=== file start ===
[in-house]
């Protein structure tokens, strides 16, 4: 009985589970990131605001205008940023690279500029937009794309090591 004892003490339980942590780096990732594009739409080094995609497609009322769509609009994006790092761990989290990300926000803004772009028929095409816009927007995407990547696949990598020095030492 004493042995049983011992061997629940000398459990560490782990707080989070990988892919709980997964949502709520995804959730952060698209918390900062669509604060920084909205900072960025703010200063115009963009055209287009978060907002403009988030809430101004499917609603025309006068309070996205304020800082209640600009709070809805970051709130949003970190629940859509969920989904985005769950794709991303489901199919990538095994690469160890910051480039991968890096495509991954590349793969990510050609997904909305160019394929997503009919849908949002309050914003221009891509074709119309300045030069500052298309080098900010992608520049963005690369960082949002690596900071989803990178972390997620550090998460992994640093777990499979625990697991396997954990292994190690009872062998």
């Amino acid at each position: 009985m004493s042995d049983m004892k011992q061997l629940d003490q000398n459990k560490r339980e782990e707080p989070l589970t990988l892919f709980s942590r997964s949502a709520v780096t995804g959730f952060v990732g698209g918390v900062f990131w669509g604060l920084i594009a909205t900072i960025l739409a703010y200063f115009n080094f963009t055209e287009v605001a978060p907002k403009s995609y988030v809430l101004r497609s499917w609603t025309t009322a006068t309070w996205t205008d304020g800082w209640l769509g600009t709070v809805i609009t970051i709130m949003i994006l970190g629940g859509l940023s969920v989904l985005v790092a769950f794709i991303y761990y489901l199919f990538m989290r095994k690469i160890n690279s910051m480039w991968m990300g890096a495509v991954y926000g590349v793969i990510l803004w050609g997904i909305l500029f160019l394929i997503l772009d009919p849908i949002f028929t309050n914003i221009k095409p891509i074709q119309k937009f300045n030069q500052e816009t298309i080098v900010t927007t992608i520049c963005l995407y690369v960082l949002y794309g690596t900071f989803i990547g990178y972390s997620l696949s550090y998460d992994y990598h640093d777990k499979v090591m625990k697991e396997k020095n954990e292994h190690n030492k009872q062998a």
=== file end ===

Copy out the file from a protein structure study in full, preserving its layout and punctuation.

[in-house]
């Protein structure tokens, strides 16, 4: 009985589970990131605001205008940023690279500029937009794309090591 004892003490339980942590780096990732594009739409080094995609497609009322769509609009994006790092761990989290990300926000803004772009028929095409816009927007995407990547696949990598020095030492 004493042995049983011992061997629940000398459990560490782990707080989070990988892919709980997964949502709520995804959730952060698209918390900062669509604060920084909205900072960025703010200063115009963009055209287009978060907002403009988030809430101004499917609603025309006068309070996205304020800082209640600009709070809805970051709130949003970190629940859509969920989904985005769950794709991303489901199919990538095994690469160890910051480039991968890096495509991954590349793969990510050609997904909305160019394929997503009919849908949002309050914003221009891509074709119309300045030069500052298309080098900010992608520049963005690369960082949002690596900071989803990178972390997620550090998460992994640093777990499979625990697991396997954990292994190690009872062998």
């Amino acid at each position: 009985m004493s042995d049983m004892k011992q061997l629940d003490q000398n459990k560490r339980e782990e707080p989070l589970t990988l892919f709980s942590r997964s949502a709520v780096t995804g959730f952060v990732g698209g918390v900062f990131w669509g604060l920084i594009a909205t900072i960025l739409a703010y200063f115009n080094f963009t055209e287009v605001a978060p907002k403009s995609y988030v809430l101004r497609s499917w609603t025309t009322a006068t309070w996205t205008d304020g800082w209640l769509g600009t709070v809805i609009t970051i709130m949003i994006l970190g629940g859509l940023s969920v989904l985005v790092a769950f794709i991303y761990y489901l199919f990538m989290r095994k690469i160890n690279s910051m480039w991968m990300g890096a495509v991954y926000g590349v793969i990510l803004w050609g997904i909305l500029f160019l394929i997503l772009d009919p849908i949002f028929t309050n914003i221009k095409p891509i074709q119309k937009f300045n030069q500052e816009t298309i080098v900010t927007t992608i520049c963005l995407y690369v960082l949002y794309g690596t900071f989803i990547g990178y972390s997620l696949s550090y998460d992994y990598h640093d777990k499979v090591m625990k697991e396997k020095n954990e292994h190690n030492k009872q062998a």